Even more here: http://lwn.net/SubscriberLink/449448/95c739f46051924f/

    Specifically -

    In the latter case, the system may simply lock up - a state with even worse latency characteristics combined with surprisingly bad power use. So this workaround may be welcomed by users who have seen their battery life decline significantly, but it is not a proper solution to the problem.
    This site has NO credibility, none .. zero.

  3. #93
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    Quote Originally Posted by fewt View Post
    Calling this a "regression" rather than a method to work around a badly implemented BIOS is silly.
    Well we went from power management to no powermanagement. That is a regression. But this isn't a Linux regression; it was simply called that because this issue was dubbed a Linux regression.

    This site has NO credibility, none .. zero.
    The propperly working patch actually does increase powerusage by 4-5%, as evident by eyewitness testimony here. Do you have hard evidence that this patch mostly increases enegry efficiency on faulty BIOSes?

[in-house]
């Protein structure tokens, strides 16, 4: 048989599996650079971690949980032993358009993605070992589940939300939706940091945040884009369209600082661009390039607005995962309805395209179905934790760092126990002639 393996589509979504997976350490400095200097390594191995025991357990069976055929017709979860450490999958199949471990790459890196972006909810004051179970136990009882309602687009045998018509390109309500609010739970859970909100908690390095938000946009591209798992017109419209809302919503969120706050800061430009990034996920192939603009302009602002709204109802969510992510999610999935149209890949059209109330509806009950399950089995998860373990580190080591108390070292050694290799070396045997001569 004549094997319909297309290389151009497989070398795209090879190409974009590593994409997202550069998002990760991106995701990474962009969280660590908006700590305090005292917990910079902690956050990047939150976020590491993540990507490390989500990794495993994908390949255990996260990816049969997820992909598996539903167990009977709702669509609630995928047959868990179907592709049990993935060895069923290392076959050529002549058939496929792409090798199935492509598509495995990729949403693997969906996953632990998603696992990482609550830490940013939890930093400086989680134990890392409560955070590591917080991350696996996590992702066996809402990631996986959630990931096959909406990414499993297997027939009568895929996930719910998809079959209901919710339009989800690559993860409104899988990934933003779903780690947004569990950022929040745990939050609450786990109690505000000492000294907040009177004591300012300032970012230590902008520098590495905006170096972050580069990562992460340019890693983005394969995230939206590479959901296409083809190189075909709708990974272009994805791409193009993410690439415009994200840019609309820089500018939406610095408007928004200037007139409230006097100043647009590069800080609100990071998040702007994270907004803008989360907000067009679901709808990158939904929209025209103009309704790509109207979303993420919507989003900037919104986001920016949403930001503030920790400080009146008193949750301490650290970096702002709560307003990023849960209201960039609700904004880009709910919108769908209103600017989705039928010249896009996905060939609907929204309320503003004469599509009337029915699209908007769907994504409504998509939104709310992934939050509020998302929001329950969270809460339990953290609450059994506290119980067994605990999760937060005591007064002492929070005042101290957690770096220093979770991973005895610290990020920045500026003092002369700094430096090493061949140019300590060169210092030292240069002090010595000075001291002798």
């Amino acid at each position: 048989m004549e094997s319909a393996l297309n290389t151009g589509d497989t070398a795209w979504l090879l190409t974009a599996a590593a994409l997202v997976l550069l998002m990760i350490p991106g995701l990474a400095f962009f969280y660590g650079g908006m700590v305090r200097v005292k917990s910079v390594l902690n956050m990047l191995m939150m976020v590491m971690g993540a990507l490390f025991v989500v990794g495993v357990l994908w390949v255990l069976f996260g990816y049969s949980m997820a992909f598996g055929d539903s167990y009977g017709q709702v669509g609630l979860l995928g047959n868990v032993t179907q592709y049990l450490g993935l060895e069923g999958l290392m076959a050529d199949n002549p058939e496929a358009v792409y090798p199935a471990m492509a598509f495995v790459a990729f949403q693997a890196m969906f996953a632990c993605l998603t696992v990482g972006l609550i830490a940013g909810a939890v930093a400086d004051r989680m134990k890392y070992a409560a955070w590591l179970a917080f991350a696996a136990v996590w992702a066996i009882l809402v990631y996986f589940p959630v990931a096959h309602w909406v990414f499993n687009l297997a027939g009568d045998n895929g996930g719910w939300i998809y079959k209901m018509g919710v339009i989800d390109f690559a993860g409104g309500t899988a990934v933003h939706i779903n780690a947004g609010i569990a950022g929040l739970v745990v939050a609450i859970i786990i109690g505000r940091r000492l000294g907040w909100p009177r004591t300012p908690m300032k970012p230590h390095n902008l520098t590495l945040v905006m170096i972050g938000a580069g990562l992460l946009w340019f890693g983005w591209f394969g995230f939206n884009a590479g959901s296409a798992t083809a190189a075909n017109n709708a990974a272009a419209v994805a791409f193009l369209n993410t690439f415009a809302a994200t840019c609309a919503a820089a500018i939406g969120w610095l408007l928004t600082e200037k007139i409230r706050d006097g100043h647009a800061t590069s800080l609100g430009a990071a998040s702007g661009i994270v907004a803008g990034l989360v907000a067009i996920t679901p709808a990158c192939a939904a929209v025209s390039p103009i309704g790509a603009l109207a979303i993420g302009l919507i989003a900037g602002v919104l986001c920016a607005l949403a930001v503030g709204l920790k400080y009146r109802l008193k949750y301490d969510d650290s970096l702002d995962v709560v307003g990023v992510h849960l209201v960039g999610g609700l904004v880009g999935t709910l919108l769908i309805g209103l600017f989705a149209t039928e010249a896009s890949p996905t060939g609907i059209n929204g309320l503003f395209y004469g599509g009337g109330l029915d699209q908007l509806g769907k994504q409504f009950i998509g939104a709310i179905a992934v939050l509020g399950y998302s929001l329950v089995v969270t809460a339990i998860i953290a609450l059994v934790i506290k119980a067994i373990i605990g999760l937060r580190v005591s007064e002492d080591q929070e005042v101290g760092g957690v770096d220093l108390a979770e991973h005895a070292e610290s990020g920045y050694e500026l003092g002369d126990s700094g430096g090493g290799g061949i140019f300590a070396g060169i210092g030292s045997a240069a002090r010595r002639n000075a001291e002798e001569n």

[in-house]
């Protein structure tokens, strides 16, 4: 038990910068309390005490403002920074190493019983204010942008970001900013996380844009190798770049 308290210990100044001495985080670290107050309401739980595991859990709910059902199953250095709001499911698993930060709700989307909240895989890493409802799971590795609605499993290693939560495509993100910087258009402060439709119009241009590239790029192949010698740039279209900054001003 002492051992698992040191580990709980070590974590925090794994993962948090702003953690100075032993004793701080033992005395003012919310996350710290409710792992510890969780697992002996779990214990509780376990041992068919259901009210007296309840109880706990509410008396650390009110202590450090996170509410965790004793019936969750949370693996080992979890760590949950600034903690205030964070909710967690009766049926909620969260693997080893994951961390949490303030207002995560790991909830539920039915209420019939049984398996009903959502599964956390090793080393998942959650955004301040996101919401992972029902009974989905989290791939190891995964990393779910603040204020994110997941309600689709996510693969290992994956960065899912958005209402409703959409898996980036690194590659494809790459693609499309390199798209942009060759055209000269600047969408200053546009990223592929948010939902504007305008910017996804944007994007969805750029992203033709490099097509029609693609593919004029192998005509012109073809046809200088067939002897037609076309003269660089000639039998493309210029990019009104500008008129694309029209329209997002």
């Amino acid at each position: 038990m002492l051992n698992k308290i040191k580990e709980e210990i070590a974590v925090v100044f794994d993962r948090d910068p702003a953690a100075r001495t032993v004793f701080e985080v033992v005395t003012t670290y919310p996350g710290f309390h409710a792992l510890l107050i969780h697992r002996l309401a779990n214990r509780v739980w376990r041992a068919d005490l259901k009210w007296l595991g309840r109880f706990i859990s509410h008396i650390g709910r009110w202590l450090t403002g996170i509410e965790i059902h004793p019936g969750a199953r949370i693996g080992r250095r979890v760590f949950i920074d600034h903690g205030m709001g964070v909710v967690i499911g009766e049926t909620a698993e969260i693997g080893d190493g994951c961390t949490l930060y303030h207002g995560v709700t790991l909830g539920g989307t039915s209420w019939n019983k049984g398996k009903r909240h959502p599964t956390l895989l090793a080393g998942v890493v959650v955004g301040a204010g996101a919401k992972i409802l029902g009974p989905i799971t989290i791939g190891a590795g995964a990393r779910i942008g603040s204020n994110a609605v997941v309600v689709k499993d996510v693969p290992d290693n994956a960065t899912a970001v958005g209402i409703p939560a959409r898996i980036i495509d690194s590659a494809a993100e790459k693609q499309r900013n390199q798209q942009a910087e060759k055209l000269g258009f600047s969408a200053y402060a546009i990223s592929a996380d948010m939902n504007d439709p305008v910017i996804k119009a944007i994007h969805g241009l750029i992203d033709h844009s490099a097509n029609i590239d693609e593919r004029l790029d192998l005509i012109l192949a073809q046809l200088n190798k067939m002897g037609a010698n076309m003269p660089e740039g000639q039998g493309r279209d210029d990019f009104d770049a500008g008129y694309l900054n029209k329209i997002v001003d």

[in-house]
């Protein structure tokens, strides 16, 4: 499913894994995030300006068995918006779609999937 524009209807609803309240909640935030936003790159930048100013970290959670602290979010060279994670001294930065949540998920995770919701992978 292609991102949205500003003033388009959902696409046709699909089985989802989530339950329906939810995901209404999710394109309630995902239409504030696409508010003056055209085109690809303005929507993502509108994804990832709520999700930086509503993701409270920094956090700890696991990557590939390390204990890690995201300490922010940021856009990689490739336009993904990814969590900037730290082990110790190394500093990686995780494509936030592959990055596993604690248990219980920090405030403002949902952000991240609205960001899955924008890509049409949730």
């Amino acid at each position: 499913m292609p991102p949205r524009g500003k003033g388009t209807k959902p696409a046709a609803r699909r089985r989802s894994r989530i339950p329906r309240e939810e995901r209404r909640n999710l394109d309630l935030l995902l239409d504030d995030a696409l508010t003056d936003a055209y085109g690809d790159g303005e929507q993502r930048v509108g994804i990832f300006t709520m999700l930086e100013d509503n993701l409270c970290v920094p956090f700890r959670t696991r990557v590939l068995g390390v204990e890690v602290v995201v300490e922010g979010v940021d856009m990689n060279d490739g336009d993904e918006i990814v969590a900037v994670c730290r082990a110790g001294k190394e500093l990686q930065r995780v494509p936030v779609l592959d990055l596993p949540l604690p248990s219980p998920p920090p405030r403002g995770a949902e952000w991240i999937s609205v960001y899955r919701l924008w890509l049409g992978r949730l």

4. #94

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    Quote Originally Posted by V!NCENT View Post
    Well we went from power management to no powermanagement. That is a regression. But this isn't a Linux regression; it was simply called that because this issue was dubbed a Linux regression.
    No you did not go from power management to no power management. Some hardware devices (PCIe) lost power management in some cases. It was dubbed a regression due to a fundamental lack of understanding of the issue.

    Quote Originally Posted by V!NCENT View Post
    The propperly working patch actually does increase powerusage by 4-5%, as evident by eyewitness testimony here. Do you have hard evidence that this patch mostly increases enegry efficiency on faulty BIOSes?
    There is plenty of evidence that it only impacted some systems, in past threads here, and elsewhere.

  5. #95
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    How do I interpret this lspci output?

    Code:
    01:00.0 VGA compatible controller: ATI Technologies Inc RV770 [Radeon HD 4870] (prog-if 00 [VGA controller])
    ...
    LnkCap:	Port #0, Speed 2.5GT/s, Width x16, ASPM L0s L1, Latency L0 <64ns, L1 <1us
    	ClockPM- Surprise- LLActRep- BwNot-
    LnkCtl:	ASPM Disabled; RCB 64 bytes Disabled- Retrain- CommClk+
    	ExtSynch- ClockPM- AutWidDis- BWInt- AutBWInt-

  6. #96
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    It is called a regression because they at first thought it was.

  7. #97
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    Quote Originally Posted by fewt View Post